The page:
All Articles For Gritters, Barry

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Barrett L. Gritters is pastor of the Protestant Reformed Church of Byron Center, Michigan. (In the past 2 articles we have seen the Confessional and Biblical basis for church discipline of unrepentant sinners. The step of silent censure and the first two public announcements have been treated. Now we proceed to the third.) The Third Announcement. After the second announcement of discipline has been made to the congregation, the elders continue to work with the unrepentant sinner. It is difficult to continue labor when there is no positive fruit, but the call is still to work with the sinner. The...

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Barrett L. Gritters is pastor of the Protestant Reformed Church of Byron Center, Michigan. The relation between believers in the church and the elders is often incorrectly viewed as similar to that between citizens of the United States and their State or Congressional Representatives. Ours (USA) is a government “of the people, by the people, and for the people” in which (according to our constitution) the power rests in the people who are governed. That is, the power rests in the people themselves. Because this kind of representative government is part of our country’s heritage, some get the notion that...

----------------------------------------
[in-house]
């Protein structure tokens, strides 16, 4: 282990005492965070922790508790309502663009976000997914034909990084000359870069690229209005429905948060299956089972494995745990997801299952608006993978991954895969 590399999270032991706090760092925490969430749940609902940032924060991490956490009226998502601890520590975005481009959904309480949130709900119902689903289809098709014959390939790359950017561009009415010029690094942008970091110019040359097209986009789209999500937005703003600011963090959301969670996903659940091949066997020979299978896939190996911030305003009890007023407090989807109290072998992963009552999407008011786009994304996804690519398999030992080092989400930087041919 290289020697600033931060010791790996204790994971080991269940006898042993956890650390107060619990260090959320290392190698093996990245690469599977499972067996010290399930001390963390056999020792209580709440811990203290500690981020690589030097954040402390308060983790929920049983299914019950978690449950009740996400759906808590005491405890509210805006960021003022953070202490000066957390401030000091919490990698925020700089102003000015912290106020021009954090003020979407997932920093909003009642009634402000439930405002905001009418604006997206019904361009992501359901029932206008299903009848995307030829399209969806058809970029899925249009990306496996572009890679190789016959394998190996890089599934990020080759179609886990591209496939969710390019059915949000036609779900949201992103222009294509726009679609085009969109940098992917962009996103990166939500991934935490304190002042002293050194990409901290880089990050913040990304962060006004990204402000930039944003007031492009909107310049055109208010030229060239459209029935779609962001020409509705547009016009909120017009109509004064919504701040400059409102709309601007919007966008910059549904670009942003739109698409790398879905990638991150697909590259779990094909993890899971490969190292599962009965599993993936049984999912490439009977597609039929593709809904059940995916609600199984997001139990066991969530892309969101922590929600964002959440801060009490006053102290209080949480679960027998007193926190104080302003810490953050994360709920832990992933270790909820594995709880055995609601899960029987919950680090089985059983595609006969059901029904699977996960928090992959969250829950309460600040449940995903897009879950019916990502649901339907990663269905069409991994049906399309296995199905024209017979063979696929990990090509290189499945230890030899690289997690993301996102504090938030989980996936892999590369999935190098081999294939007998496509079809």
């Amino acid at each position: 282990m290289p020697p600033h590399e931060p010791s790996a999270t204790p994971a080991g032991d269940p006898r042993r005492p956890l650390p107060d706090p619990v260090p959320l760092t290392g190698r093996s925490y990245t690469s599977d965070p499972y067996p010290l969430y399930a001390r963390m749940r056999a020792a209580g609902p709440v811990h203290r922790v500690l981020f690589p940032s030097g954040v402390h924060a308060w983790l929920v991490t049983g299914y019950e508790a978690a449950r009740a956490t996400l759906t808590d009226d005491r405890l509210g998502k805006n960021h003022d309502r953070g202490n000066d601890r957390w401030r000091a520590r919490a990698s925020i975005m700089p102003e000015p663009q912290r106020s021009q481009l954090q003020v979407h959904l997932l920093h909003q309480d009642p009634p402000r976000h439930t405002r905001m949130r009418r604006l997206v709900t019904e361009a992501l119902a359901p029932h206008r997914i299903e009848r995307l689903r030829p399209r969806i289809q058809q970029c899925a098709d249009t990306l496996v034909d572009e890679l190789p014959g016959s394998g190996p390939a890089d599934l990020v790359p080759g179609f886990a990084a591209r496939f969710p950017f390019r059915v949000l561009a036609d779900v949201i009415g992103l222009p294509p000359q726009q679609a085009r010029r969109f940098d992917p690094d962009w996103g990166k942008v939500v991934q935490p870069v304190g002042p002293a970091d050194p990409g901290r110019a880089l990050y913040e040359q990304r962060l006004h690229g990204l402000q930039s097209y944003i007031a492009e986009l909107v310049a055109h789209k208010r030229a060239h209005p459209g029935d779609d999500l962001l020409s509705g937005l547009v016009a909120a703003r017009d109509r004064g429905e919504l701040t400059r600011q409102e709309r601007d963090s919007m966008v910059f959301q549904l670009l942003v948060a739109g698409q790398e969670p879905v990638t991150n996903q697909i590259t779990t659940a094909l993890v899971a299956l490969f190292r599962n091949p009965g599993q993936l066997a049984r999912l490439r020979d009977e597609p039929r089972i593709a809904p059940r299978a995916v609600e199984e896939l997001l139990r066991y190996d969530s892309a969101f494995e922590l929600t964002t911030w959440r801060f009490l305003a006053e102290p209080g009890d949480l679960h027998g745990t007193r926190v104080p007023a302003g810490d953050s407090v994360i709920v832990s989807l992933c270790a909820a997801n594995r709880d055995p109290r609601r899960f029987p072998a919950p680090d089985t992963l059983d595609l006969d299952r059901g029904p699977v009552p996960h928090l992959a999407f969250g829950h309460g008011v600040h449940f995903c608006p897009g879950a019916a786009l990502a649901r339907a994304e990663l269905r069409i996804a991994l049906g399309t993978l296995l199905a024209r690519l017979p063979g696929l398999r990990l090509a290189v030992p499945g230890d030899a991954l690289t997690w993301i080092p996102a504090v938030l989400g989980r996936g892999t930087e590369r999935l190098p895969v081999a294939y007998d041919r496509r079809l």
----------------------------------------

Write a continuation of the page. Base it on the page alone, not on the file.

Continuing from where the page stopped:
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Barrett L. Gritters is pastor of the Protestant Reformed Church of Byron Center, Michigan. Correspondence Dear Rev. Gritters, I enjoyed your article in the Standard Bearer relating to “Catechism: Official Ministry of the Church” in the February 15, 1987 issue. However, I have a question which I wish you would address in a future article. You state,” 1. Teaching catechism is the work of the minister or elders in the local congregation.” Then in the paragraph following “If, for some reason, the minister cannot teach, it is the duty of no one else but the elders to take over.” Again in the...

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Barrett L. Gritters is pastor of the Protestant Reformed Church of Byron Center, Michigan. Dear Readers, In the special issue of March 15, 1986, I wrote an article entitled “We and Our Elders,” in which I gave an analysis of one difference between the Reformed and the Presbyterian systems of church government. I will quote the opening pertinent paragraphs. The relation between believers in the church and the elders is often incorrectly viewed as similar to that between citizens of the United States and their State or Congressional Representatives. Ours (USA) is a government “of the people, by the people,...

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If we even think very much about the Spirit and our salvation, we usually have a fairly cold view of His work. I say cold because we think in terms of the Spirit merely handing to us, or pumping into us the blessings of salvation from a reservoir in heaven. And though this might be a nice figure to teach us how the Spirit works, it sometimes leads to an abstract and cold perception of the Spirit.